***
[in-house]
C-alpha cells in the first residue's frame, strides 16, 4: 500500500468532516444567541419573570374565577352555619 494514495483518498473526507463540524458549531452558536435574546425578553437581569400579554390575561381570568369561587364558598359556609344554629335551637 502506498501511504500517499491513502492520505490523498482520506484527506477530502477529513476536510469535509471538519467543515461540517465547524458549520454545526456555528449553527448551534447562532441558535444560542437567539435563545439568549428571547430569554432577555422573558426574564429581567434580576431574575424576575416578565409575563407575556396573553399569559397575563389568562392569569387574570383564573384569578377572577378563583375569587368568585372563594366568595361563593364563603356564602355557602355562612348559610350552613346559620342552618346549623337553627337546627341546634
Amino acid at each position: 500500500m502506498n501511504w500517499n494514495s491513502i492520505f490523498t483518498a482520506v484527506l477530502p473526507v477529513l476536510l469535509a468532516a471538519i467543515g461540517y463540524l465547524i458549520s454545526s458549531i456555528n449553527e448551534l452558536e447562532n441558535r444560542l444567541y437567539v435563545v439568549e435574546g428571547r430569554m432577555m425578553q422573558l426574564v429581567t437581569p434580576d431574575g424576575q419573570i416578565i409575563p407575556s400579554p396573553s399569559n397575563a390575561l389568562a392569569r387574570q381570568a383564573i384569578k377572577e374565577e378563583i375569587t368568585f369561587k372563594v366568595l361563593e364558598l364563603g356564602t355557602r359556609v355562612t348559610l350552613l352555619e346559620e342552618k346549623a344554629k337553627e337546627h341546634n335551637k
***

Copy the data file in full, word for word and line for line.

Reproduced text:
[in-house]
C-alpha cells in the first residue's frame, strides 16, 4: 500500500468532516444567541419573570374565577352555619 494514495483518498473526507463540524458549531452558536435574546425578553437581569400579554390575561381570568369561587364558598359556609344554629335551637 502506498501511504500517499491513502492520505490523498482520506484527506477530502477529513476536510469535509471538519467543515461540517465547524458549520454545526456555528449553527448551534447562532441558535444560542437567539435563545439568549428571547430569554432577555422573558426574564429581567434580576431574575424576575416578565409575563407575556396573553399569559397575563389568562392569569387574570383564573384569578377572577378563583375569587368568585372563594366568595361563593364563603356564602355557602355562612348559610350552613346559620342552618346549623337553627337546627341546634
Amino acid at each position: 500500500m502506498n501511504w500517499n494514495s491513502i492520505f490523498t483518498a482520506v484527506l477530502p473526507v477529513l476536510l469535509a468532516a471538519i467543515g461540517y463540524l465547524i458549520s454545526s458549531i456555528n449553527e448551534l452558536e447562532n441558535r444560542l444567541y437567539v435563545v439568549e435574546g428571547r430569554m432577555m425578553q422573558l426574564v429581567t437581569p434580576d431574575g424576575q419573570i416578565i409575563p407575556s400579554p396573553s399569559n397575563a390575561l389568562a392569569r387574570q381570568a383564573i384569578k377572577e374565577e378563583i375569587t368568585f369561587k372563594v366568595l361563593e364558598l364563603g356564602t355557602r359556609v355562612t348559610l350552613l352555619e346559620e342552618k346549623a344554629k337553627e337546627h341546634n335551637k